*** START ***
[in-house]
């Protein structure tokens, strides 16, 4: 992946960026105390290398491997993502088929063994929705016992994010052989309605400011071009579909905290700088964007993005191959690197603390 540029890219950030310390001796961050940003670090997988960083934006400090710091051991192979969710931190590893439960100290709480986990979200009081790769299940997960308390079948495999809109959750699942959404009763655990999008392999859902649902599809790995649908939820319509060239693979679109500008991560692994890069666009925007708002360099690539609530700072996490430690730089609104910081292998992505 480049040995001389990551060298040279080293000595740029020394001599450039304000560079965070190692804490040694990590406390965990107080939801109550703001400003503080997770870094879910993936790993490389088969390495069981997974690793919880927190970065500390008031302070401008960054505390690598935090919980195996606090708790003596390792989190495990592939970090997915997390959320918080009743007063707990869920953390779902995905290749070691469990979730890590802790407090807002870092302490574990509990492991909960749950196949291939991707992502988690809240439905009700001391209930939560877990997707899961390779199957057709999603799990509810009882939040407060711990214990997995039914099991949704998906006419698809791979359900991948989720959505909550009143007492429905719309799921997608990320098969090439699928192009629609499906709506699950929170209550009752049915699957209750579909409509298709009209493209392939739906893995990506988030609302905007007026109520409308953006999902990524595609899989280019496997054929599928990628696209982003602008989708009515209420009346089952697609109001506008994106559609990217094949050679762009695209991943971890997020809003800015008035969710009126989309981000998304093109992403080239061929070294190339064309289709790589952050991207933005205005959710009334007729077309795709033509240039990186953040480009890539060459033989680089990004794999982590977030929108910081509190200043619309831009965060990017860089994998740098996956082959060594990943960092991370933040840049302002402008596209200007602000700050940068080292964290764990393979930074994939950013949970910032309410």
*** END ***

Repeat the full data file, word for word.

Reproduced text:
[in-house]
């Protein structure tokens, strides 16, 4: 992946960026105390290398491997993502088929063994929705016992994010052989309605400011071009579909905290700088964007993005191959690197603390 540029890219950030310390001796961050940003670090997988960083934006400090710091051991192979969710931190590893439960100290709480986990979200009081790769299940997960308390079948495999809109959750699942959404009763655990999008392999859902649902599809790995649908939820319509060239693979679109500008991560692994890069666009925007708002360099690539609530700072996490430690730089609104910081292998992505 480049040995001389990551060298040279080293000595740029020394001599450039304000560079965070190692804490040694990590406390965990107080939801109550703001400003503080997770870094879910993936790993490389088969390495069981997974690793919880927190970065500390008031302070401008960054505390690598935090919980195996606090708790003596390792989190495990592939970090997915997390959320918080009743007063707990869920953390779902995905290749070691469990979730890590802790407090807002870092302490574990509990492991909960749950196949291939991707992502988690809240439905009700001391209930939560877990997707899961390779199957057709999603799990509810009882939040407060711990214990997995039914099991949704998906006419698809791979359900991948989720959505909550009143007492429905719309799921997608990320098969090439699928192009629609499906709506699950929170209550009752049915699957209750579909409509298709009209493209392939739906893995990506988030609302905007007026109520409308953006999902990524595609899989280019496997054929599928990628696209982003602008989708009515209420009346089952697609109001506008994106559609990217094949050679762009695209991943971890997020809003800015008035969710009126989309981000998304093109992403080239061929070294190339064309289709790589952050991207933005205005959710009334007729077309795709033509240039990186953040480009890539060459033989680089990004794999982590977030929108910081509190200043619309831009965060990017860089994998740098996956082959060594990943960092991370933040840049302002402008596209200007602000700050940068080292964290764990393979930074994939950013949970910032309410």